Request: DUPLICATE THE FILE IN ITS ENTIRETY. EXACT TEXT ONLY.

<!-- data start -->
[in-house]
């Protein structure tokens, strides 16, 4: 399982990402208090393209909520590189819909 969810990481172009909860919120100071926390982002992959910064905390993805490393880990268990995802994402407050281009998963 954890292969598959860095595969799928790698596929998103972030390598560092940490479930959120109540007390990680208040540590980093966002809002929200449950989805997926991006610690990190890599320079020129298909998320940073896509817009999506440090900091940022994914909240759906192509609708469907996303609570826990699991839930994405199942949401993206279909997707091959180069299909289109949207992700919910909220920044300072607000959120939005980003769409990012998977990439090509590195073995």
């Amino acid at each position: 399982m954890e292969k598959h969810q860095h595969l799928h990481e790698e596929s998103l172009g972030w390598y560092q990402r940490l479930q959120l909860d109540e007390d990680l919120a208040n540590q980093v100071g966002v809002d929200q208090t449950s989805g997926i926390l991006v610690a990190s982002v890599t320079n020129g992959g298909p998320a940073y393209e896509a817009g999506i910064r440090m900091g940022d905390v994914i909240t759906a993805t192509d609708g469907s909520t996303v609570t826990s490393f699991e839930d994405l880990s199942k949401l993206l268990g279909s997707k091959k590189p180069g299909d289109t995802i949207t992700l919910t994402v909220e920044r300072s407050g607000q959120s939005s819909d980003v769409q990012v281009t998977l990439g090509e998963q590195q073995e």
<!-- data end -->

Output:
[in-house]
């Protein structure tokens, strides 16, 4: 399982990402208090393209909520590189819909 969810990481172009909860919120100071926390982002992959910064905390993805490393880990268990995802994402407050281009998963 954890292969598959860095595969799928790698596929998103972030390598560092940490479930959120109540007390990680208040540590980093966002809002929200449950989805997926991006610690990190890599320079020129298909998320940073896509817009999506440090900091940022994914909240759906192509609708469907996303609570826990699991839930994405199942949401993206279909997707091959180069299909289109949207992700919910909220920044300072607000959120939005980003769409990012998977990439090509590195073995």
């Amino acid at each position: 399982m954890e292969k598959h969810q860095h595969l799928h990481e790698e596929s998103l172009g972030w390598y560092q990402r940490l479930q959120l909860d109540e007390d990680l919120a208040n540590q980093v100071g966002v809002d929200q208090t449950s989805g997926i926390l991006v610690a990190s982002v890599t320079n020129g992959g298909p998320a940073y393209e896509a817009g999506i910064r440090m900091g940022d905390v994914i909240t759906a993805t192509d609708g469907s909520t996303v609570t826990s490393f699991e839930d994405l880990s199942k949401l993206l268990g279909s997707k091959k590189p180069g299909d289109t995802i949207t992700l919910t994402v909220e920044r300072s407050g607000q959120s939005s819909d980003v769409q990012v281009t998977l990439g090509e998963q590195q073995e």